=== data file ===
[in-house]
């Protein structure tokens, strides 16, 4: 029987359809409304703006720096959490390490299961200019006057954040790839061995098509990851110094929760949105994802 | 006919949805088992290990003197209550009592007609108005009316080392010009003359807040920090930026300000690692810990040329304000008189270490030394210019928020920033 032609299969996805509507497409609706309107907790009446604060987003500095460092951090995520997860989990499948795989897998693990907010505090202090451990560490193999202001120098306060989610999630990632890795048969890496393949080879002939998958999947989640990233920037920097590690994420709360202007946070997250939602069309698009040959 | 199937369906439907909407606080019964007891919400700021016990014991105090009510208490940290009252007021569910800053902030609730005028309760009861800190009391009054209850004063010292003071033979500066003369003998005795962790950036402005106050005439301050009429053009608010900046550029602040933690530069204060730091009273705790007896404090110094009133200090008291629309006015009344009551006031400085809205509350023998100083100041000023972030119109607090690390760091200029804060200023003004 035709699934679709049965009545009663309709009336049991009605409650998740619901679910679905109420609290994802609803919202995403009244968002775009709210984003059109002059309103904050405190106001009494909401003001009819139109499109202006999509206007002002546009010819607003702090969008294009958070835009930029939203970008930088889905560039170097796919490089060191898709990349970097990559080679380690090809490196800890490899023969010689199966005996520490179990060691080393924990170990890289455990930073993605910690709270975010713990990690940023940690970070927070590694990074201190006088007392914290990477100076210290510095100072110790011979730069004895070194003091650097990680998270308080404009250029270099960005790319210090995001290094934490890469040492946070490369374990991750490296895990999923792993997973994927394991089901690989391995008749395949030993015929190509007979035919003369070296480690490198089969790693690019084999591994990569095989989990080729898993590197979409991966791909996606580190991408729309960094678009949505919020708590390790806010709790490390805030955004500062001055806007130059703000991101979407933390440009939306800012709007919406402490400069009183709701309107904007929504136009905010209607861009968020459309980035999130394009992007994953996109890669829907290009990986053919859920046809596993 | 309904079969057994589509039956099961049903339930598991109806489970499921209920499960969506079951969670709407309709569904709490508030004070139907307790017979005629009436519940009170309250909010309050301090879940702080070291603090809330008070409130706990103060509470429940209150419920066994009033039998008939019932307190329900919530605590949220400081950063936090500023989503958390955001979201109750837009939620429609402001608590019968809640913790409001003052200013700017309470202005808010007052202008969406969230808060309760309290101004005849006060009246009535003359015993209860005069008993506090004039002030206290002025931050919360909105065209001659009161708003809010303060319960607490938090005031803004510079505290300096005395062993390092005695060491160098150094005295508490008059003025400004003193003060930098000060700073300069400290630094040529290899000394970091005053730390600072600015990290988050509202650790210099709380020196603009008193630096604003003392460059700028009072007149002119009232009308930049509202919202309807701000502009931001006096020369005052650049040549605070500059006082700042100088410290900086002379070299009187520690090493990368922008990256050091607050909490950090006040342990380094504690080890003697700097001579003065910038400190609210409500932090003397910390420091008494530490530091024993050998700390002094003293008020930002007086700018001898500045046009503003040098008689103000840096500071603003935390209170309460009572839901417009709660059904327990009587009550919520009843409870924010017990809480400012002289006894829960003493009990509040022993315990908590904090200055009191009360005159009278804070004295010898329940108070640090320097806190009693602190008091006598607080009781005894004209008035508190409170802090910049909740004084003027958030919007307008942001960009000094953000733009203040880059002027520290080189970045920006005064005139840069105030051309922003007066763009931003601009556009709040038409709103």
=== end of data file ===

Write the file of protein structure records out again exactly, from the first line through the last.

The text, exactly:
[in-house]
């Protein structure tokens, strides 16, 4: 029987359809409304703006720096959490390490299961200019006057954040790839061995098509990851110094929760949105994802 | 006919949805088992290990003197209550009592007609108005009316080392010009003359807040920090930026300000690692810990040329304000008189270490030394210019928020920033 032609299969996805509507497409609706309107907790009446604060987003500095460092951090995520997860989990499948795989897998693990907010505090202090451990560490193999202001120098306060989610999630990632890795048969890496393949080879002939998958999947989640990233920037920097590690994420709360202007946070997250939602069309698009040959 | 199937369906439907909407606080019964007891919400700021016990014991105090009510208490940290009252007021569910800053902030609730005028309760009861800190009391009054209850004063010292003071033979500066003369003998005795962790950036402005106050005439301050009429053009608010900046550029602040933690530069204060730091009273705790007896404090110094009133200090008291629309006015009344009551006031400085809205509350023998100083100041000023972030119109607090690390760091200029804060200023003004 035709699934679709049965009545009663309709009336049991009605409650998740619901679910679905109420609290994802609803919202995403009244968002775009709210984003059109002059309103904050405190106001009494909401003001009819139109499109202006999509206007002002546009010819607003702090969008294009958070835009930029939203970008930088889905560039170097796919490089060191898709990349970097990559080679380690090809490196800890490899023969010689199966005996520490179990060691080393924990170990890289455990930073993605910690709270975010713990990690940023940690970070927070590694990074201190006088007392914290990477100076210290510095100072110790011979730069004895070194003091650097990680998270308080404009250029270099960005790319210090995001290094934490890469040492946070490369374990991750490296895990999923792993997973994927394991089901690989391995008749395949030993015929190509007979035919003369070296480690490198089969790693690019084999591994990569095989989990080729898993590197979409991966791909996606580190991408729309960094678009949505919020708590390790806010709790490390805030955004500062001055806007130059703000991101979407933390440009939306800012709007919406402490400069009183709701309107904007929504136009905010209607861009968020459309980035999130394009992007994953996109890669829907290009990986053919859920046809596993 | 309904079969057994589509039956099961049903339930598991109806489970499921209920499960969506079951969670709407309709569904709490508030004070139907307790017979005629009436519940009170309250909010309050301090879940702080070291603090809330008070409130706990103060509470429940209150419920066994009033039998008939019932307190329900919530605590949220400081950063936090500023989503958390955001979201109750837009939620429609402001608590019968809640913790409001003052200013700017309470202005808010007052202008969406969230808060309760309290101004005849006060009246009535003359015993209860005069008993506090004039002030206290002025931050919360909105065209001659009161708003809010303060319960607490938090005031803004510079505290300096005395062993390092005695060491160098150094005295508490008059003025400004003193003060930098000060700073300069400290630094040529290899000394970091005053730390600072600015990290988050509202650790210099709380020196603009008193630096604003003392460059700028009072007149002119009232009308930049509202919202309807701000502009931001006096020369005052650049040549605070500059006082700042100088410290900086002379070299009187520690090493990368922008990256050091607050909490950090006040342990380094504690080890003697700097001579003065910038400190609210409500932090003397910390420091008494530490530091024993050998700390002094003293008020930002007086700018001898500045046009503003040098008689103000840096500071603003935390209170309460009572839901417009709660059904327990009587009550919520009843409870924010017990809480400012002289006894829960003493009990509040022993315990908590904090200055009191009360005159009278804070004295010898329940108070640090320097806190009693602190008091006598607080009781005894004209008035508190409170802090910049909740004084003027958030919007307008942001960009000094953000733009203040880059002027520290080189970045920006005064005139840069105030051309922003007066763009931003601009556009709040038409709103």